Kurt Vonnegut seems to be a major influence on your writing; is there a particular work that stands out to you from Vonnegut? Are there other literary authors who you're particularly fond of? In other words, if you could play Texas Hold 'Em with any authors, living or dead, who would it be?

I’ll go with the obvious choice and pick Slaughterhouse-Five. It is hilarious and depressing and horrifying, and I am a sucker for time travel. As for other authors, I would love to have dinner with Christopher Moore.

If Hollywood made a movie about your life, who would portray you? What kind of movie would it be?

Tim Roth would play me, and the movie would be called Four Rooms.

How have you changed as a writer since your first piece was published?

Well, I think I’ve gotten a few inches taller. I’ve gained weight. I started watching Doctor Who. I’ve also began insisting people tell me about themselves in the form of book blurbs.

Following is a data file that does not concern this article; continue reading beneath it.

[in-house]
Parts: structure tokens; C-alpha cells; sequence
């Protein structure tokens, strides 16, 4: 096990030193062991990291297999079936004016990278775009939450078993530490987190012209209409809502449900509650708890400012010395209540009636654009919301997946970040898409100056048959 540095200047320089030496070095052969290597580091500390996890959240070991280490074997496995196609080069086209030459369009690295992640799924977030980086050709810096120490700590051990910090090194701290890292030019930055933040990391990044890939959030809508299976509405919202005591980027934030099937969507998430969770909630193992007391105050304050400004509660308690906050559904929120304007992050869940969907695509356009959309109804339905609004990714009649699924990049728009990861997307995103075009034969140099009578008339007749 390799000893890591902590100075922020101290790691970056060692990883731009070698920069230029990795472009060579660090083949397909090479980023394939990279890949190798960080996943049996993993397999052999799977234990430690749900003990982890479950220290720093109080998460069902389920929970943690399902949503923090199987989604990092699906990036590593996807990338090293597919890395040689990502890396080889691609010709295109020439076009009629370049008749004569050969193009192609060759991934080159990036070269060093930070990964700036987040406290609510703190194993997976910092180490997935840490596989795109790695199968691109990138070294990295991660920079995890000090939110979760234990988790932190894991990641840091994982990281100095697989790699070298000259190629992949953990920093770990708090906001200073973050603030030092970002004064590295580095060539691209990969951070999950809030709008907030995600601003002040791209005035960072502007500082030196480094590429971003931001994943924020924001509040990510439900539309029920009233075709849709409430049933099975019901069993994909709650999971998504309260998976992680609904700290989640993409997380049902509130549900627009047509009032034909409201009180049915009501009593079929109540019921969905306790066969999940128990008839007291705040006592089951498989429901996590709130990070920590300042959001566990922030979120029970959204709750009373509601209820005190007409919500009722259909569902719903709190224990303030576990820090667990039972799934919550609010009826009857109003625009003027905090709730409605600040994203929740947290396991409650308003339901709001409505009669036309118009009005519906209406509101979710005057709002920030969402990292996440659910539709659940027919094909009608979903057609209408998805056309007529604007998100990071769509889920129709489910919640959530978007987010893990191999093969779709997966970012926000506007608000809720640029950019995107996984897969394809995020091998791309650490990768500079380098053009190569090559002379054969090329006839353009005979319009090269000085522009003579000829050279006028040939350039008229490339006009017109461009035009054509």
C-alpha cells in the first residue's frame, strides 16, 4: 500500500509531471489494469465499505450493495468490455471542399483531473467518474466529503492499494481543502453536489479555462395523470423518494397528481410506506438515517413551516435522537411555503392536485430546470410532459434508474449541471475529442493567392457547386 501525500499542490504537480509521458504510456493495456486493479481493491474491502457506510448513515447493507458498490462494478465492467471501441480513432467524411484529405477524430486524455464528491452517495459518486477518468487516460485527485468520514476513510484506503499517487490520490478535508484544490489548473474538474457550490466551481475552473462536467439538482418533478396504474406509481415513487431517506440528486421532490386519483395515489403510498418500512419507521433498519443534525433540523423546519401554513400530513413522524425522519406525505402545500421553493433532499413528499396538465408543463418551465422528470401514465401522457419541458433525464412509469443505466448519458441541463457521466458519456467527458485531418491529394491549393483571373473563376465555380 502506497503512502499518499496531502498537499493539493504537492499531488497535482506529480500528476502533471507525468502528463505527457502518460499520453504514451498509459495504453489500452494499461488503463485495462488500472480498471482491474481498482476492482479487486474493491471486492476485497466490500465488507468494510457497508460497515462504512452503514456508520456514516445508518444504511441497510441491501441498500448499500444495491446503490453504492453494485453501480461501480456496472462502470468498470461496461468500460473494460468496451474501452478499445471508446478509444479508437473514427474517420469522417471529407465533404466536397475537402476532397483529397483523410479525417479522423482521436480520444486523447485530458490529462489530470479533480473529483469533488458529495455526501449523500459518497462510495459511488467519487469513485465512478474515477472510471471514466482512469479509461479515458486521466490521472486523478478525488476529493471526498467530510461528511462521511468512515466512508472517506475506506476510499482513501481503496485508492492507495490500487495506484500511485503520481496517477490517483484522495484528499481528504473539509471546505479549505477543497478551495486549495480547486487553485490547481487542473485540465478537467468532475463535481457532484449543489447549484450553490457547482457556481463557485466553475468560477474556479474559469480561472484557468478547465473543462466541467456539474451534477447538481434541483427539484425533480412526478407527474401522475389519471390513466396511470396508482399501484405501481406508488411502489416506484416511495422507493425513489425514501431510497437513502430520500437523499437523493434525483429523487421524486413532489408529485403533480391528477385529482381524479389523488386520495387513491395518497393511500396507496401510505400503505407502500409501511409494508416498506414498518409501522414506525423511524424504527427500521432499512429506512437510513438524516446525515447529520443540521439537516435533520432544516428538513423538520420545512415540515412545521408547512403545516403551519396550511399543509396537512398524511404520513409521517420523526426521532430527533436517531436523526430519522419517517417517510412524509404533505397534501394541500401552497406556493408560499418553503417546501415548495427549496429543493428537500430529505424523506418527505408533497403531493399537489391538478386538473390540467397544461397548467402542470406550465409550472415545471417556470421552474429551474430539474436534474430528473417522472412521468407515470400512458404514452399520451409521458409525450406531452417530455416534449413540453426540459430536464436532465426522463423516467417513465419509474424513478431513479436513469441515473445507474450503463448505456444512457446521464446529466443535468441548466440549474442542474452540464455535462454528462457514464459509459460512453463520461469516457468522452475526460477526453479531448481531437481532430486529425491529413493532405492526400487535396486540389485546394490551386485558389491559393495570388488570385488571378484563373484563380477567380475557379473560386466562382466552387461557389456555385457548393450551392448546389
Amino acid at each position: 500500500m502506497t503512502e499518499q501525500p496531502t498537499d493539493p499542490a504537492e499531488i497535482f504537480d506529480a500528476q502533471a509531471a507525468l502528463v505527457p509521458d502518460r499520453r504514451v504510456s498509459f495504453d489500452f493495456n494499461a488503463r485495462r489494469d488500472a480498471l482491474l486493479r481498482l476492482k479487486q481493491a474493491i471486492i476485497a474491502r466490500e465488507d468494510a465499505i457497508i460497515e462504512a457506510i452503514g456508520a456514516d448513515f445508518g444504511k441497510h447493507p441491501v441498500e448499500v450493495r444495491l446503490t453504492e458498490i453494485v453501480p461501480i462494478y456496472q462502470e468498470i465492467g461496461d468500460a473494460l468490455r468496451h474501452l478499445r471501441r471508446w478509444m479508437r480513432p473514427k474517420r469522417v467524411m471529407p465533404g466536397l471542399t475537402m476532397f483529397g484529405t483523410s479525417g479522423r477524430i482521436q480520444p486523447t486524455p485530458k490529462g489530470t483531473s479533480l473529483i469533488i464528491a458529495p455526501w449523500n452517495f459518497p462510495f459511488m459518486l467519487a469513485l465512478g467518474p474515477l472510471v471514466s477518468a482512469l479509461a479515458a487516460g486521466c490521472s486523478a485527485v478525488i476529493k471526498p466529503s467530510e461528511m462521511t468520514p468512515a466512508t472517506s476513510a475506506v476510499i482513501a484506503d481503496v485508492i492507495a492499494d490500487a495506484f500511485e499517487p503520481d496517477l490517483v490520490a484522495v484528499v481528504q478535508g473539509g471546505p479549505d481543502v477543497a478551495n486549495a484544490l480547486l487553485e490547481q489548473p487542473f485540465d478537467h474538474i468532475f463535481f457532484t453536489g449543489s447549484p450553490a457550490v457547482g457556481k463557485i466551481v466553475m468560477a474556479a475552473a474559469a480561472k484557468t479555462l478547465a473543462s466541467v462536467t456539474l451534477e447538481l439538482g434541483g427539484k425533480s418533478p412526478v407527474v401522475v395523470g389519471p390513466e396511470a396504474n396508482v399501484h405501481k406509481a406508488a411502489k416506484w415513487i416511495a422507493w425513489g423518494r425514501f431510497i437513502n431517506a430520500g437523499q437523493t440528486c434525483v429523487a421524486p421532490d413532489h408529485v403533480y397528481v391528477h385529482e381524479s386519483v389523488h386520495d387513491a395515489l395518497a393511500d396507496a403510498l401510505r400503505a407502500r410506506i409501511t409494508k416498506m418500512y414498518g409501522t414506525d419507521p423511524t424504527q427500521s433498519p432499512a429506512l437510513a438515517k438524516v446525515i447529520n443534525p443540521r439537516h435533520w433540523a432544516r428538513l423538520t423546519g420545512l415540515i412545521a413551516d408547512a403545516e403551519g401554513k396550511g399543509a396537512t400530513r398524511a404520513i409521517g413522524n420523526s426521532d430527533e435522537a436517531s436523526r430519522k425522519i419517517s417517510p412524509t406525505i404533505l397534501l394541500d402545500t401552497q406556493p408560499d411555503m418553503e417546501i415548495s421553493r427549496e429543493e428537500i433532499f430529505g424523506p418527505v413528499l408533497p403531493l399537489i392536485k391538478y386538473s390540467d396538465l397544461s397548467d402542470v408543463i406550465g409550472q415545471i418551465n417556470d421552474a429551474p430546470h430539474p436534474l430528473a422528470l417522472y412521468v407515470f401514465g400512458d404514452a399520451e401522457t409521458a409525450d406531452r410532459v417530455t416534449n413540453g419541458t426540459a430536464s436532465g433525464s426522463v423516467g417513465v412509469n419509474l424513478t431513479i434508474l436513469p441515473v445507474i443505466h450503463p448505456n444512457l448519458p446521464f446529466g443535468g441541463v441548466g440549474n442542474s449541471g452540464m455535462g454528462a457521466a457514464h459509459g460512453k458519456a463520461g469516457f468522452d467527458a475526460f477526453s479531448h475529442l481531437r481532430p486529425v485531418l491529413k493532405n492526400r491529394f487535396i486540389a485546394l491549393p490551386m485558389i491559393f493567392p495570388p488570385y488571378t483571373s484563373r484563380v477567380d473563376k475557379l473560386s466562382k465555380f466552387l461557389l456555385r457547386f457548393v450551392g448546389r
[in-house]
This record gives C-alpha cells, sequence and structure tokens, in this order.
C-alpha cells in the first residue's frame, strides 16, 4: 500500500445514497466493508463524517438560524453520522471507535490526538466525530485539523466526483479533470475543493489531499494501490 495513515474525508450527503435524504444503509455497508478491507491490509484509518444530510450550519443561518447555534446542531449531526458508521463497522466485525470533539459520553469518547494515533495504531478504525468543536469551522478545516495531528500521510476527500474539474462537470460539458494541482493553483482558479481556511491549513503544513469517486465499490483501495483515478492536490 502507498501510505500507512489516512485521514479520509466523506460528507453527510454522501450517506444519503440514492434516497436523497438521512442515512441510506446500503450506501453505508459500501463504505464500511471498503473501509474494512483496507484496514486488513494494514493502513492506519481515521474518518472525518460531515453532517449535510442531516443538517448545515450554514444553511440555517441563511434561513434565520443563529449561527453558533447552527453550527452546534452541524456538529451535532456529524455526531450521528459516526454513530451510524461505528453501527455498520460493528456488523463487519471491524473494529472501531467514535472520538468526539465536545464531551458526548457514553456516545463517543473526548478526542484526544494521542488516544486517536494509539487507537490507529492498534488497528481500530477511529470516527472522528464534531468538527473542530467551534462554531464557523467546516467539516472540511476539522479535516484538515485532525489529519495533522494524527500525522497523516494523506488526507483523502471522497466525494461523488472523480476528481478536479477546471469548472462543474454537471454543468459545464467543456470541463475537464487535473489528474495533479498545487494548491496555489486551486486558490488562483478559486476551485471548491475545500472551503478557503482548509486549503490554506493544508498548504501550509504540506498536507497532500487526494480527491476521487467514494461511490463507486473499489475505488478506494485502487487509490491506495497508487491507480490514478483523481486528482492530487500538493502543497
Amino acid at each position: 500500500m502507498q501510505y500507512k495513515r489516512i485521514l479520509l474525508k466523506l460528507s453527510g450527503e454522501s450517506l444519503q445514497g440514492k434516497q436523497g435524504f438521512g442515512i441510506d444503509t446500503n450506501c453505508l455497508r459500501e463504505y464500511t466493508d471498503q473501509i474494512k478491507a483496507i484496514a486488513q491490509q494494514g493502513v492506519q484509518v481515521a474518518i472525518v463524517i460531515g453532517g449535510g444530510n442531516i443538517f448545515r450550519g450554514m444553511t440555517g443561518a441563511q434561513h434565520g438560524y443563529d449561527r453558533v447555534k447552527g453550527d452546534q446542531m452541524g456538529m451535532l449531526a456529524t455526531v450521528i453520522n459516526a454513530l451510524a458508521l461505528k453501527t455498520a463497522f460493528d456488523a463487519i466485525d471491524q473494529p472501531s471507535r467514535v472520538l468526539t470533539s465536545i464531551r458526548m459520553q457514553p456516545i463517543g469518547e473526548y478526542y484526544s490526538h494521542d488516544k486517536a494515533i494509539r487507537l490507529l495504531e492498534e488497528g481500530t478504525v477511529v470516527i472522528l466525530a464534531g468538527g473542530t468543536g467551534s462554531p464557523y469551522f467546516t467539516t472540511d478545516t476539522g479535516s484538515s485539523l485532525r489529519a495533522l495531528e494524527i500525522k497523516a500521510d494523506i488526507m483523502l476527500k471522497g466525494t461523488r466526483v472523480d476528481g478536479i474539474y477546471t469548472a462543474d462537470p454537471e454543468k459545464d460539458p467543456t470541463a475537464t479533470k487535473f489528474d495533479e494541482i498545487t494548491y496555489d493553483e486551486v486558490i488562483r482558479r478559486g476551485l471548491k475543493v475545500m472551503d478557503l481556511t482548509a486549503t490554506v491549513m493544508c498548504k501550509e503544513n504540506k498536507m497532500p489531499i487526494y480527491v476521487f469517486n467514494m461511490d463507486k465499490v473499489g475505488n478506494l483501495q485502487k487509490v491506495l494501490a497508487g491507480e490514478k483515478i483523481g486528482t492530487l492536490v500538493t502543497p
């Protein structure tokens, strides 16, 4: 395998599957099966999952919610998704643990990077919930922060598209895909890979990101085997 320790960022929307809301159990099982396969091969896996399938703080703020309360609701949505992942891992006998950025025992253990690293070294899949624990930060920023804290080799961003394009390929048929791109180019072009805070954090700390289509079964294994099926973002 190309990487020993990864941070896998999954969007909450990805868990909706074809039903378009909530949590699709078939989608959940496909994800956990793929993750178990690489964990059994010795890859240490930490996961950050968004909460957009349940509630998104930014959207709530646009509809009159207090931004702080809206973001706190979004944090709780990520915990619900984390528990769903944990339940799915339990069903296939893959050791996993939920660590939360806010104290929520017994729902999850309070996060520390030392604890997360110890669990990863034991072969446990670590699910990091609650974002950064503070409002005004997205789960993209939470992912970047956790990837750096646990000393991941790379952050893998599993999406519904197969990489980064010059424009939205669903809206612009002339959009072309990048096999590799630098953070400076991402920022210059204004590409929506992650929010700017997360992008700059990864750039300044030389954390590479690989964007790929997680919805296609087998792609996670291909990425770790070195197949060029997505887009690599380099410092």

Our blog spends a lot of time advertising and writing about zombie stuff; you happen to be involved with the horror sub-genre. One of your pieces in They Might Be Demons showcases an interesting discussion on zombies; what do you think are some of the problems with the genre, and where do you think might happen in the near future with zombie literature?